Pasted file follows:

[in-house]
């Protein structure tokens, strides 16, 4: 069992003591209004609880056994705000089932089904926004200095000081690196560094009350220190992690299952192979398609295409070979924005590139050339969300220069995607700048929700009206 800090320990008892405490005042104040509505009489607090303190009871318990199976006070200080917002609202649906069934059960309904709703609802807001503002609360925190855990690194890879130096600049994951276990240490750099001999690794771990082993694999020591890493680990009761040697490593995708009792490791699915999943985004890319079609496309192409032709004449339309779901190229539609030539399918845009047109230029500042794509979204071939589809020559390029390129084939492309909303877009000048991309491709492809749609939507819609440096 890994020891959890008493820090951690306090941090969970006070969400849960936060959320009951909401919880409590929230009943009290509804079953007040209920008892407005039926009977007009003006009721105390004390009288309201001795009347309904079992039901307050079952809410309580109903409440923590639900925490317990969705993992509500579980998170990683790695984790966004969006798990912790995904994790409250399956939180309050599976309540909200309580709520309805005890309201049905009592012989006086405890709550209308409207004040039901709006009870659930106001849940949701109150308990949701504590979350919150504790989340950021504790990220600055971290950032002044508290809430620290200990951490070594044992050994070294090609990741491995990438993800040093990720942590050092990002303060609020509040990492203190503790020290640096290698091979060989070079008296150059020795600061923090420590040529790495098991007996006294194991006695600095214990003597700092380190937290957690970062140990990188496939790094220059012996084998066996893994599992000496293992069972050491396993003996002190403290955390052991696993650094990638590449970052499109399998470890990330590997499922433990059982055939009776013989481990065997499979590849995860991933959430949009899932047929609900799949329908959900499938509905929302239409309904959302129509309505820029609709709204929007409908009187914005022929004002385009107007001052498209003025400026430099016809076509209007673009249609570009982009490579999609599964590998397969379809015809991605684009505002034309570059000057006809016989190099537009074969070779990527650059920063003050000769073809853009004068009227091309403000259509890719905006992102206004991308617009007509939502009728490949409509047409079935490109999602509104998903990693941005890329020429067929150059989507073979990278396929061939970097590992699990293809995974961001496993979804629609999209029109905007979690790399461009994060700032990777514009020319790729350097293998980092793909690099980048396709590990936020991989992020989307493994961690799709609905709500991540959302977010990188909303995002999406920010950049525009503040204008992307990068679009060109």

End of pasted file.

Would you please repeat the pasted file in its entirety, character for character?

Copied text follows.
[in-house]
């Protein structure tokens, strides 16, 4: 069992003591209004609880056994705000089932089904926004200095000081690196560094009350220190992690299952192979398609295409070979924005590139050339969300220069995607700048929700009206 800090320990008892405490005042104040509505009489607090303190009871318990199976006070200080917002609202649906069934059960309904709703609802807001503002609360925190855990690194890879130096600049994951276990240490750099001999690794771990082993694999020591890493680990009761040697490593995708009792490791699915999943985004890319079609496309192409032709004449339309779901190229539609030539399918845009047109230029500042794509979204071939589809020559390029390129084939492309909303877009000048991309491709492809749609939507819609440096 890994020891959890008493820090951690306090941090969970006070969400849960936060959320009951909401919880409590929230009943009290509804079953007040209920008892407005039926009977007009003006009721105390004390009288309201001795009347309904079992039901307050079952809410309580109903409440923590639900925490317990969705993992509500579980998170990683790695984790966004969006798990912790995904994790409250399956939180309050599976309540909200309580709520309805005890309201049905009592012989006086405890709550209308409207004040039901709006009870659930106001849940949701109150308990949701504590979350919150504790989340950021504790990220600055971290950032002044508290809430620290200990951490070594044992050994070294090609990741491995990438993800040093990720942590050092990002303060609020509040990492203190503790020290640096290698091979060989070079008296150059020795600061923090420590040529790495098991007996006294194991006695600095214990003597700092380190937290957690970062140990990188496939790094220059012996084998066996893994599992000496293992069972050491396993003996002190403290955390052991696993650094990638590449970052499109399998470890990330590997499922433990059982055939009776013989481990065997499979590849995860991933959430949009899932047929609900799949329908959900499938509905929302239409309904959302129509309505820029609709709204929007409908009187914005022929004002385009107007001052498209003025400026430099016809076509209007673009249609570009982009490579999609599964590998397969379809015809991605684009505002034309570059000057006809016989190099537009074969070779990527650059920063003050000769073809853009004068009227091309403000259509890719905006992102206004991308617009007509939502009728490949409509047409079935490109999602509104998903990693941005890329020429067929150059989507073979990278396929061939970097590992699990293809995974961001496993979804629609999209029109905007979690790399461009994060700032990777514009020319790729350097293998980092793909690099980048396709590990936020991989992020989307493994961690799709609905709500991540959302977010990188909303995002999406920010950049525009503040204008992307990068679009060109």